Until a month or so ago I had never heard of Daniel Alarcón, or of Lost City Radio. It just so happened that I stumbled upon Daniel Alarcón’s name whilst researching a favourite author of mine. It turned out to be a very happy accident…
Following a decade long guerrilla war in an unidentified South American country, the government has claimed victory against the rebels. But it is not without cost – every week thousands tune into Norma’s radio show hoping to be reunited with their loved ones; families who have lost sons to the army, sons who are searching for home. For the masses Norma’s voice is the voice of hope and stability. But her life is thrown into turmoil upon the arrival of a boy from village 1797, the village in the jungle where her own husband is believed to have disappeared several years before. In the boy’s possession is a list of names, and Norma is forced to reflect on her husbands fate and their life together prior to his disappearance.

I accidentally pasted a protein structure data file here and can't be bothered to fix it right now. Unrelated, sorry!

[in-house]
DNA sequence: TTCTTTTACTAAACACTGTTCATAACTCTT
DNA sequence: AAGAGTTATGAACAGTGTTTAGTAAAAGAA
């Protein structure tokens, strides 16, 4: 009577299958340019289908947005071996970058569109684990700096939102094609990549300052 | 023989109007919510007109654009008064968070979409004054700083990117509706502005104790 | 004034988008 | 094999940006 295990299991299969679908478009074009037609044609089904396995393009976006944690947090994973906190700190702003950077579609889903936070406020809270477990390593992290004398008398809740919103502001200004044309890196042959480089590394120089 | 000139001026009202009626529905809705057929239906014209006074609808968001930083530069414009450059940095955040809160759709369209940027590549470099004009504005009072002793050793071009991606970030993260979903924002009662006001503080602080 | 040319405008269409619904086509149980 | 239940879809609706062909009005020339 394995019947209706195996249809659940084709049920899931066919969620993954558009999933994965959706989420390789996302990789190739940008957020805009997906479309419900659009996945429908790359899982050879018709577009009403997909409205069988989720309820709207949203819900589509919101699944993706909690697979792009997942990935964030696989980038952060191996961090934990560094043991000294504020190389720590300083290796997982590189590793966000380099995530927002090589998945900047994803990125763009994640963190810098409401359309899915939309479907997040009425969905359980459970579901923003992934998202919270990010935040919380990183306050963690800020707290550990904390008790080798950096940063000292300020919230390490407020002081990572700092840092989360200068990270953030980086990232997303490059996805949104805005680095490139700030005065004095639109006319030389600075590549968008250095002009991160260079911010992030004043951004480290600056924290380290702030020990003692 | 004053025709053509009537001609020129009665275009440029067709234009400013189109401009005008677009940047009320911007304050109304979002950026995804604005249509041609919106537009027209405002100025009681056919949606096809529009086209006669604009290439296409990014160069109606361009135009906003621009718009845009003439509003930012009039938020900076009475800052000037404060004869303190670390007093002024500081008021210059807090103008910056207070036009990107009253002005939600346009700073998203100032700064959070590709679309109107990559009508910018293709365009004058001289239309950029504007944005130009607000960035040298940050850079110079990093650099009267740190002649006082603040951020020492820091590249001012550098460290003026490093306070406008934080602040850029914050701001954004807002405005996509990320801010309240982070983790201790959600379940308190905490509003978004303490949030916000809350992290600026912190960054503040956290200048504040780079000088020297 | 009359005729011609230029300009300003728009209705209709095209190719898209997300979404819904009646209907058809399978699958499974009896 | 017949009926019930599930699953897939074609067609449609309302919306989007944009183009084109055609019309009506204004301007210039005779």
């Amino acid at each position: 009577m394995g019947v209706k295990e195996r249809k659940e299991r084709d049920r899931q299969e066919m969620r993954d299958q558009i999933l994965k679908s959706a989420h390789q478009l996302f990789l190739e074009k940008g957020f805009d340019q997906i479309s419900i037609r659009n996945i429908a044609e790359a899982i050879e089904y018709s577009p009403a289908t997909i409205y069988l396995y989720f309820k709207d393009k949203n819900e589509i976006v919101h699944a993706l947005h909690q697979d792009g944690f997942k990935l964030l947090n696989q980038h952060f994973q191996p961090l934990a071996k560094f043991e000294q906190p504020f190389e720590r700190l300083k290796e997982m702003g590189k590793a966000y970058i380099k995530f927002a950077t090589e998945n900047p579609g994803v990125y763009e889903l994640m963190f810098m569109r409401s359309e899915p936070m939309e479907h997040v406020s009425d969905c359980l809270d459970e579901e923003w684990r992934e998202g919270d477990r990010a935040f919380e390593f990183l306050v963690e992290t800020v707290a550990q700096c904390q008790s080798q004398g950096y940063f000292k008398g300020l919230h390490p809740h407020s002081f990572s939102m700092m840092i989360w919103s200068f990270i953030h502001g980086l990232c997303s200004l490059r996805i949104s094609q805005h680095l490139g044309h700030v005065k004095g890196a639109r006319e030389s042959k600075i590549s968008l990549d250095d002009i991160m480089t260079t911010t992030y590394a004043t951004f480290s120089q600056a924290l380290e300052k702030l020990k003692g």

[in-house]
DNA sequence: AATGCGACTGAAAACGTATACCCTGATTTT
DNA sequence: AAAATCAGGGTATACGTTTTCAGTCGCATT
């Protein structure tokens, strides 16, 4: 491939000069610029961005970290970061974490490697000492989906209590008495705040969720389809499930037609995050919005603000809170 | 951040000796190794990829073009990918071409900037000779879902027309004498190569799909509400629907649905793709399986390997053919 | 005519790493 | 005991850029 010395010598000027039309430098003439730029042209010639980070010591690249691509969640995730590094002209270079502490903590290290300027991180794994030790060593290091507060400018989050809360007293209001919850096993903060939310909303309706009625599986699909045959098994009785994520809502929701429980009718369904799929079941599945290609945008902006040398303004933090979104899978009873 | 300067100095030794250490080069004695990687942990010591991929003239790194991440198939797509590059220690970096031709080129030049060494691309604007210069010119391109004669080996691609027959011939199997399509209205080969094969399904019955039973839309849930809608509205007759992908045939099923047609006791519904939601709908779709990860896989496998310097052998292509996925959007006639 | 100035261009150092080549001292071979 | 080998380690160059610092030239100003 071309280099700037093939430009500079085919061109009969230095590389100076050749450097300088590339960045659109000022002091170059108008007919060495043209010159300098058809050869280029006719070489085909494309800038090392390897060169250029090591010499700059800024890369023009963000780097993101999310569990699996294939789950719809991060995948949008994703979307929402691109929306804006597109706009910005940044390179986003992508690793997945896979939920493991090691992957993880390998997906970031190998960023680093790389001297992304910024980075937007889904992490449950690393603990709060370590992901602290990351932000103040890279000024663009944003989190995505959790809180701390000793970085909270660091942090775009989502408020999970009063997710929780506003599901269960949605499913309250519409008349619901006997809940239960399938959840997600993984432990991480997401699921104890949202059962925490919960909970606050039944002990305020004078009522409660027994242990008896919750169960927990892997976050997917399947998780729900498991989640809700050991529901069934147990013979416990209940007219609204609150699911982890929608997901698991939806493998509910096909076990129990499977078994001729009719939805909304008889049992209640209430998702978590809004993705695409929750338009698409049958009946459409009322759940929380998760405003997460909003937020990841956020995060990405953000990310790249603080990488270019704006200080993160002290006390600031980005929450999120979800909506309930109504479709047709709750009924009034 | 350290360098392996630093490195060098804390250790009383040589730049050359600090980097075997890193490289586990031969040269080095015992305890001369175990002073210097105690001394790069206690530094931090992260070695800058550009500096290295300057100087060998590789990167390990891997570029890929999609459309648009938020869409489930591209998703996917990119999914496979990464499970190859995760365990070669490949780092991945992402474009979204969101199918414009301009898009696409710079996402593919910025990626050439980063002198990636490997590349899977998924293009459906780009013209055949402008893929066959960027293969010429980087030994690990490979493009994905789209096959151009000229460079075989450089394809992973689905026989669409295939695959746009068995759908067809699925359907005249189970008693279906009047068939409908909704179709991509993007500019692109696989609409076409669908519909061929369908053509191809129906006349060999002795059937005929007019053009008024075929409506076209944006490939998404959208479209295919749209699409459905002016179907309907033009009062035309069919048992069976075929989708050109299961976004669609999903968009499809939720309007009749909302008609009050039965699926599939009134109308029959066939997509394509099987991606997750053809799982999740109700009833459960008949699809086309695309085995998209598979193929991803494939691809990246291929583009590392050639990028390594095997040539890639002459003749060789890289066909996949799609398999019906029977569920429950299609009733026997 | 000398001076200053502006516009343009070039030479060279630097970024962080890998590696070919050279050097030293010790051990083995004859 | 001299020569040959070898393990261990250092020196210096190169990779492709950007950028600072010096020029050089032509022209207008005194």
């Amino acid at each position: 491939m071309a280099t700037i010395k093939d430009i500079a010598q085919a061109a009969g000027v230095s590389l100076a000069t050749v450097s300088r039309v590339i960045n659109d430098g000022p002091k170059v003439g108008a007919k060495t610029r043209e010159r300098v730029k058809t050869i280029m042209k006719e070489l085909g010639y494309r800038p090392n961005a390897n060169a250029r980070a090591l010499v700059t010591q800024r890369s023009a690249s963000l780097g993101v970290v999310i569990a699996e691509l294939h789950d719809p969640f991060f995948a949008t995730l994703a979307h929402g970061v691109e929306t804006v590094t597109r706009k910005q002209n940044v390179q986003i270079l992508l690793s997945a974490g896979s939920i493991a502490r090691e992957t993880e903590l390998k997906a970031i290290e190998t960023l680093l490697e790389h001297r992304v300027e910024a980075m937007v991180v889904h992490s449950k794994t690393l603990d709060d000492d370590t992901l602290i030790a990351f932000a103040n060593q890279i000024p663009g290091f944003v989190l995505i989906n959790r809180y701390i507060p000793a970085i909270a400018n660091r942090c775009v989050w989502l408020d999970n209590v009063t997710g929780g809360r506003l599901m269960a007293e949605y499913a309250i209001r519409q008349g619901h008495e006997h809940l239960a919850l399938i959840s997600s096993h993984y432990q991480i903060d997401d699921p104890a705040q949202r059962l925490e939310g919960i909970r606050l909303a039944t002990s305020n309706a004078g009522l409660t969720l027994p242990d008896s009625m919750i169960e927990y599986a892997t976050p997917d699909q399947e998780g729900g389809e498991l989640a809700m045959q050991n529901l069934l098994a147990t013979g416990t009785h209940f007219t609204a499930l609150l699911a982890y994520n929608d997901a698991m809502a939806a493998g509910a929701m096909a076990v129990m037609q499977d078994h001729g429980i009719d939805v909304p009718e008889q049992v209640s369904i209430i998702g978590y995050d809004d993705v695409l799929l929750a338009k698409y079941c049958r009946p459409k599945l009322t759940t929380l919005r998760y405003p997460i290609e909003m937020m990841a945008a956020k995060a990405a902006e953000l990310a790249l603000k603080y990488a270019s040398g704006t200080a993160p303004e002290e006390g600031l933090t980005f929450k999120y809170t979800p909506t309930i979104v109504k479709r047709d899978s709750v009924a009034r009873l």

Now if you are expecting a thriller, let me stop you right there – a thriller it most certainly is not! The pace is rather more ambling as Alarcón shifts between the past and the present, often at the drop of a hat and without warning. Lost City Radio is however, intensely brooding and captures a country out of touch with itself beautifully. The inhabitants are acutely aware that everything they say or do carries risk and so life goes on as quietly and inconspicuously as possible. Indeed normal daily life seems to be broken only by news that someone is travelling to the city; an orderly line forms as people relate the names of loved ones to be committed to paper, and (hopefully) delivered to Norma herself.
As for characters, I won’t lie and say that I was especially invested in Norma, Victor or even Rey for that matter, but perhaps that is quite the point…the country is anonymous for a reason, their story could be found in any number of places around the world where freedom is a privilege and not a right.